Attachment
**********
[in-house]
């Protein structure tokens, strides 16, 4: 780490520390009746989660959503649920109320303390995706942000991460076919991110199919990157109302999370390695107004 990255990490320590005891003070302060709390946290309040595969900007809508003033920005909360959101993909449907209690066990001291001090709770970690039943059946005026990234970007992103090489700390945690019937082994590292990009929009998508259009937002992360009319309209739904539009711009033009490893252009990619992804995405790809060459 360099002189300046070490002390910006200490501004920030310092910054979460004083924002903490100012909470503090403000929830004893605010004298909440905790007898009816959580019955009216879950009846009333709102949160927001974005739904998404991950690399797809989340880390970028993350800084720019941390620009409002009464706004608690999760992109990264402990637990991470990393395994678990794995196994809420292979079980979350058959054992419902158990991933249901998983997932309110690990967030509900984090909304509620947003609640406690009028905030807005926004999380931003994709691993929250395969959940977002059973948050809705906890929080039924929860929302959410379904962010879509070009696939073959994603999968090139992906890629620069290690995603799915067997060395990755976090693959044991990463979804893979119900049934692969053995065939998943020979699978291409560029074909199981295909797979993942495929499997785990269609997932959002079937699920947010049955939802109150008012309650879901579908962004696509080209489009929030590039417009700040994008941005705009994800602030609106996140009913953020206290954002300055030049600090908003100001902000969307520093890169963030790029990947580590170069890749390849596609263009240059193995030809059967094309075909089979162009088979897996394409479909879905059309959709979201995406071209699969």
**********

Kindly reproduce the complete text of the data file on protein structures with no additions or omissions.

[in-house]
């Protein structure tokens, strides 16, 4: 780490520390009746989660959503649920109320303390995706942000991460076919991110199919990157109302999370390695107004 990255990490320590005891003070302060709390946290309040595969900007809508003033920005909360959101993909449907209690066990001291001090709770970690039943059946005026990234970007992103090489700390945690019937082994590292990009929009998508259009937002992360009319309209739904539009711009033009490893252009990619992804995405790809060459 360099002189300046070490002390910006200490501004920030310092910054979460004083924002903490100012909470503090403000929830004893605010004298909440905790007898009816959580019955009216879950009846009333709102949160927001974005739904998404991950690399797809989340880390970028993350800084720019941390620009409002009464706004608690999760992109990264402990637990991470990393395994678990794995196994809420292979079980979350058959054992419902158990991933249901998983997932309110690990967030509900984090909304509620947003609640406690009028905030807005926004999380931003994709691993929250395969959940977002059973948050809705906890929080039924929860929302959410379904962010879509070009696939073959994603999968090139992906890629620069290690995603799915067997060395990755976090693959044991990463979804893979119900049934692969053995065939998943020979699978291409560029074909199981295909797979993942495929499997785990269609997932959002079937699920947010049955939802109150008012309650879901579908962004696509080209489009929030590039417009700040994008941005705009994800602030609106996140009913953020206290954002300055030049600090908003100001902000969307520093890169963030790029990947580590170069890749390849596609263009240059193995030809059967094309075909089979162009088979897996394409479909879905059309959709979201995406071209699969």